Penetration testing

Automated Source Code Review for DVTA

September 28, 2016 by

Practical Thick Client Application Penetration Testing using Damn Vulnerable Thick Client App: Automated Source code review


In the previous article, we have discussed some miscellaneous test cases that can be used against Thick Client Applications such as application Logging, Developer Backdoors, Unreliable Timestamps and lack of application signing.

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In this article, we will discuss Automated Source Code Review for DVTA. It is fun when a penetration test begins with a binary and ends with Source Code Review of the same. It is common during penetration tests on .NET assemblies to obtain the code and explore it for vulnerabilities due to the ease of reverse engineering. If you ever wanted to know about freely available automated scanners for .NET source code review, VisualCodeGrepper is something you will like.

Let us discuss how to use VCG and see if it can find anything interesting in Damn Vulnerable Thick Client Application.

First, let us download Visual Code Grepper from the URL below.

Launch VCG, and you should see the following window.

VCG supports multiple languages as shown in the figure below. Select C# as the scan profile by navigating to Settings | C# as shown below.

We now, need to choose the scan the source code using VCG. Let us scan both the decompiled code and the original source taken from Github. Let us begin with decompiled code.

As discussed in one our previous articles, we are going to use DotPeek to decompile the assemblies. Here are the steps.

1. Launch DotPeek and open the assembly you want to decompile. In this case, we chose to have DBAccess.

2. Now, give a right click and click Export to Project. It will show us an option to select the Destination Folder as shown in the figure below.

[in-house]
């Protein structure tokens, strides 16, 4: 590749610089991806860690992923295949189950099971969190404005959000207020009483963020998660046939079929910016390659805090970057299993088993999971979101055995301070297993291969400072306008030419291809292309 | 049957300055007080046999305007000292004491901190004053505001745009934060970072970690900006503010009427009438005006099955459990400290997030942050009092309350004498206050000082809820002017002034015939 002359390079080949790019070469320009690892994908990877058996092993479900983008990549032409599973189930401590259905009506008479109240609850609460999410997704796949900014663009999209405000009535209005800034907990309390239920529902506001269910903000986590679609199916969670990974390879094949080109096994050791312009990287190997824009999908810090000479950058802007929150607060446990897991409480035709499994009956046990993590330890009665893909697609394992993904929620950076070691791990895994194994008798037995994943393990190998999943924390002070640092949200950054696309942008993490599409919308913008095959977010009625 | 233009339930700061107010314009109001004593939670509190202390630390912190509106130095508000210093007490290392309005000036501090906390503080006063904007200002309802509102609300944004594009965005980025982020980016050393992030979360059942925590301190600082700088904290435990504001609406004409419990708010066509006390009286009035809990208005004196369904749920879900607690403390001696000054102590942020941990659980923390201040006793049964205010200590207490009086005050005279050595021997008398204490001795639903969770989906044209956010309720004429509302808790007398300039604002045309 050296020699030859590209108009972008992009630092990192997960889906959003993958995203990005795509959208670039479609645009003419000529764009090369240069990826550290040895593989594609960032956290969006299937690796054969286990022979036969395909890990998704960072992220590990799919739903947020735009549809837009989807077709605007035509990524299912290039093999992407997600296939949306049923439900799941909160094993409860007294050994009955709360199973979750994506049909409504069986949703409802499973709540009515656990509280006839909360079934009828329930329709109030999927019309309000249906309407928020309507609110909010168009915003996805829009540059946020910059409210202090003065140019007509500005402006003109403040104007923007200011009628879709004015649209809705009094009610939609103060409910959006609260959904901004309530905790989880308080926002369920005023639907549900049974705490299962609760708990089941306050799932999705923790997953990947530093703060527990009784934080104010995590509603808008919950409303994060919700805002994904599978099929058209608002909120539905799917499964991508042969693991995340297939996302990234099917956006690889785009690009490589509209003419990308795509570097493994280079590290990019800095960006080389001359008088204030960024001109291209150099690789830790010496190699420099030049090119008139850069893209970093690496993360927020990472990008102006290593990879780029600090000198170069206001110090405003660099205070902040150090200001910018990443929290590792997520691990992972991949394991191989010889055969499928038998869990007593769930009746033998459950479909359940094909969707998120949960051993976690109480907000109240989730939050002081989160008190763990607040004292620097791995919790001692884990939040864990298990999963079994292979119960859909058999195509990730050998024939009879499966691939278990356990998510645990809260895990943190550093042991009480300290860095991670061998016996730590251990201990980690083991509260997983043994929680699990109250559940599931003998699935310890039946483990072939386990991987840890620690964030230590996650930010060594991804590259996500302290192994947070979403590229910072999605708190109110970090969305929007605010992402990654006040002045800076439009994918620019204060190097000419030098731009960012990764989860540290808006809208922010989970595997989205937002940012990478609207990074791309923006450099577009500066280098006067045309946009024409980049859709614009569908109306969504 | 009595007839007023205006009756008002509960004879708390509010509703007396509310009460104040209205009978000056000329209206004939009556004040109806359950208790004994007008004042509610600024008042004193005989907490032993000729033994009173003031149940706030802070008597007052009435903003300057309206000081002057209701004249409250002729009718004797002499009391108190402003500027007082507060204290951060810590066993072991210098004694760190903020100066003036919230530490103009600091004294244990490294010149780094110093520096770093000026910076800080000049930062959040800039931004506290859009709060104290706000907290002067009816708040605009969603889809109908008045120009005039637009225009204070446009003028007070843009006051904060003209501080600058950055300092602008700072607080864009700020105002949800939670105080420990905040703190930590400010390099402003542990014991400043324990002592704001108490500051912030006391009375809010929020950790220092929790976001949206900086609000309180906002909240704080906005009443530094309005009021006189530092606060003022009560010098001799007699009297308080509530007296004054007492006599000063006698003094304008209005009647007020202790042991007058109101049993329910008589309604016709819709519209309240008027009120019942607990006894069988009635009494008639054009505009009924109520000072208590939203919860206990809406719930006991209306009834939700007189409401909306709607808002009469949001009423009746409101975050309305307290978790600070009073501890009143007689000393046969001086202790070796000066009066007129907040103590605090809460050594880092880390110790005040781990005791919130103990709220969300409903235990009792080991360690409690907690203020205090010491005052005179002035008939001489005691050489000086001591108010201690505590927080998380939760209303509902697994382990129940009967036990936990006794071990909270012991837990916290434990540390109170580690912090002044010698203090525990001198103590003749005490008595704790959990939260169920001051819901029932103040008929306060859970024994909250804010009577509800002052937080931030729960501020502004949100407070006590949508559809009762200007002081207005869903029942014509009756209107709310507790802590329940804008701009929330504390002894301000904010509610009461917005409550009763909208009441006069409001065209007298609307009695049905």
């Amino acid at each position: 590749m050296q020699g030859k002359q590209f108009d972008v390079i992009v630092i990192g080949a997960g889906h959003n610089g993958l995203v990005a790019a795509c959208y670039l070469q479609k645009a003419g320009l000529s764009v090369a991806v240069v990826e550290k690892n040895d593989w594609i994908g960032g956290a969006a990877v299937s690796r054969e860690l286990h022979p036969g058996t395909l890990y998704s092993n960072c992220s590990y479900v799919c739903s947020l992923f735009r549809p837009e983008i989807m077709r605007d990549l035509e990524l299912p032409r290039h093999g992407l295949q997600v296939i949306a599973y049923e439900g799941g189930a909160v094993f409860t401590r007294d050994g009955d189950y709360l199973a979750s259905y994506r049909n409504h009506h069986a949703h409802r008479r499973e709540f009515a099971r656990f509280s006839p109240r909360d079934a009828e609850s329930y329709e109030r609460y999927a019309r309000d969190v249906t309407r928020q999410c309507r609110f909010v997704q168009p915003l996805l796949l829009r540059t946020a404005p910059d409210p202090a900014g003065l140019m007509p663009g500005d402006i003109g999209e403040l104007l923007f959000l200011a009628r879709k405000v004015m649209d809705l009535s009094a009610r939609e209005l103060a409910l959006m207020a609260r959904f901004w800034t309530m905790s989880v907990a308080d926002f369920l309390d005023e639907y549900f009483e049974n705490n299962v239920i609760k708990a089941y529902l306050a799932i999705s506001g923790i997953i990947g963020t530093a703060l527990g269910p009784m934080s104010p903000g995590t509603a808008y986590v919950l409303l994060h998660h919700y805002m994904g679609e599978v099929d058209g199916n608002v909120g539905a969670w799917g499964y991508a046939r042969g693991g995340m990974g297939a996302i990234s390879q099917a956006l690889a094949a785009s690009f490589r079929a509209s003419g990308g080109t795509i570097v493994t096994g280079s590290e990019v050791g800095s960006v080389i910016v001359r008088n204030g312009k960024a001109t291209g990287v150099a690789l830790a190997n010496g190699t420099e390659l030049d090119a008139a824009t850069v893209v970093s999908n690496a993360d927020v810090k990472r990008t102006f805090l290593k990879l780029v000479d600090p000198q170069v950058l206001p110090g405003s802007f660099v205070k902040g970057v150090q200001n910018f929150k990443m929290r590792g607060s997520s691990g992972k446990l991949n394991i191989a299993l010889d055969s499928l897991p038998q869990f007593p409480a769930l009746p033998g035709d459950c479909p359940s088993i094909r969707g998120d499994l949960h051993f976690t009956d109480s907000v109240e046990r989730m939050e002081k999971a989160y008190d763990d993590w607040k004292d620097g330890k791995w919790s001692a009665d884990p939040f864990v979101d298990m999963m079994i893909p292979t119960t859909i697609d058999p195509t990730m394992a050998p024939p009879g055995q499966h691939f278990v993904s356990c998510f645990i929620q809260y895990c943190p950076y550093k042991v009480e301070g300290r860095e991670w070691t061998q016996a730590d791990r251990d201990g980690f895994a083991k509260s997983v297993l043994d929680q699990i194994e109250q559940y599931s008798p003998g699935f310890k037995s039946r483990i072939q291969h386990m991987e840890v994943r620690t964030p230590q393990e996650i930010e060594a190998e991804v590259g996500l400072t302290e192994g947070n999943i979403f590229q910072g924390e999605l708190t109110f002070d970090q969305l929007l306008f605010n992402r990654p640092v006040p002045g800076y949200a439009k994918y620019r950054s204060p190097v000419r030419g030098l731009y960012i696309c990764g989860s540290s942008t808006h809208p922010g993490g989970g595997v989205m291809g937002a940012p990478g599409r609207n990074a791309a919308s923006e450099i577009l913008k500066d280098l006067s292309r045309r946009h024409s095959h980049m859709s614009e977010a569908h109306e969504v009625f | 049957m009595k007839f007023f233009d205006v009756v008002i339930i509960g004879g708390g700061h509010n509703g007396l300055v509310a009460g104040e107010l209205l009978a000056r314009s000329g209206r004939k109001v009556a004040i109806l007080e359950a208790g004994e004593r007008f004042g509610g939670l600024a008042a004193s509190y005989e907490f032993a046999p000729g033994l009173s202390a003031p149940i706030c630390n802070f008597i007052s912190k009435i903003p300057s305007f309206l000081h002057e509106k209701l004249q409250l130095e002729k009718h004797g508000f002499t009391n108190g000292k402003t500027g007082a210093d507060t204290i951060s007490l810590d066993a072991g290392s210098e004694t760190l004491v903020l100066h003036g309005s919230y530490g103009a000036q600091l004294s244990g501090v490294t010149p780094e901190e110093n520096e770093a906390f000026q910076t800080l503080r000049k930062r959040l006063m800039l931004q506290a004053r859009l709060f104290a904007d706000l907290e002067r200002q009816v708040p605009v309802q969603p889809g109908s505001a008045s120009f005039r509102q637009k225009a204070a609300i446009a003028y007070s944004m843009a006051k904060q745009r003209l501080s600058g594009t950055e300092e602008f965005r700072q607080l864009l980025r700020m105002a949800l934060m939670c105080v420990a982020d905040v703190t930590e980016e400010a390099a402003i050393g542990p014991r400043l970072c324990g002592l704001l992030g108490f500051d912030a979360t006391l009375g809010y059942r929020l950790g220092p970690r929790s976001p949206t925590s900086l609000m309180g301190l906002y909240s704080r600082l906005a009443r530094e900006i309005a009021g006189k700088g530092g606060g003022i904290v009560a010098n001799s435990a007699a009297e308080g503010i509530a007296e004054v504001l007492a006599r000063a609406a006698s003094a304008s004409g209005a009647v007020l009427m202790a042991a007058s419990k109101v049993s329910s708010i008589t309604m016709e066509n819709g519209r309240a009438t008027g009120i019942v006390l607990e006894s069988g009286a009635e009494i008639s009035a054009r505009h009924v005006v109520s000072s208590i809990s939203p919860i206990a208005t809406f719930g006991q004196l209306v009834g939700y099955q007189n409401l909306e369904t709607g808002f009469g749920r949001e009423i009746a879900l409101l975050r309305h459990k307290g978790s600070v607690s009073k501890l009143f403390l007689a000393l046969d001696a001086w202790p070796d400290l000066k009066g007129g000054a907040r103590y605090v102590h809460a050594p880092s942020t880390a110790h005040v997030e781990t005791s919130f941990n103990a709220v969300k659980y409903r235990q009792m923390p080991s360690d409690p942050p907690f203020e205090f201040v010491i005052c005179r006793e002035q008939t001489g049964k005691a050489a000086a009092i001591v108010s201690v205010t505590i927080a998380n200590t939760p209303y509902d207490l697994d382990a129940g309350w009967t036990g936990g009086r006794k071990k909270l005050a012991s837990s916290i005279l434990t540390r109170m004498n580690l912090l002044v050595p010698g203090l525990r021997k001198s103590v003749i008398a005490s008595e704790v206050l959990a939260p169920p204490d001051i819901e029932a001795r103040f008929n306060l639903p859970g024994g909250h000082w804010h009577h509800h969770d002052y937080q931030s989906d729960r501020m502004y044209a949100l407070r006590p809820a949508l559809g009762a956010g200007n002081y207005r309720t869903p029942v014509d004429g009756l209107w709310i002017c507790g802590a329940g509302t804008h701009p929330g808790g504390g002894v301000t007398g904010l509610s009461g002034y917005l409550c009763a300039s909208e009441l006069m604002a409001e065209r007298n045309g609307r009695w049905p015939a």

3. Click Export and, on the right-hand side you should see the following, which shows that the decompiling and exporting is complete.

4. Now, check your destination folder and you should have the decompiled code exported and saved as shown below.

Well, now the decompiled code is ready for scanning. Launch VCG and Navigate to File | New Target Directory

Then, choose the target directory where the decompiled code is located.

Click OK. Next, Navigate to Scan | Full Scan.

This will start scanning the code and provide us the results once the scan completes. This looks as shown in the figure below.

Interesting! VCG reported some vulnerabilities. You can see them that they are self-explanatory.

SQL Injection:


We can also export the results to an XML or CSV file by navigating to File | Export Results as XML and File | Export Results to CSV File respectively.

This is shown below.

Scanning the original source:

As discussed earlier, let us also scan the original source and see if we find any extra issues.

The following figure shows the target directory if the original source code to be scanned.

Follow the same steps as we did with decompiled code and run a scan on this code. This should provide the results.

After exploring the scan results, it is noticed that VCG has identified another extra issue shown below.

As discussed at the beginning of this article, it is always a good idea to perform a quick scan and analyze the results after decompiling the assemblies.

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In this article, we have discussed source code review of .NET applications. This article has introduced a tool called Visual Code Grepper, which can help us performing automated source code review of both the original source and decompiled code of an application.


SecVulture is an Information Security professional with experience in Web, Thick client and Mobile Application Security, currently working with Infosec Institute as a researcher.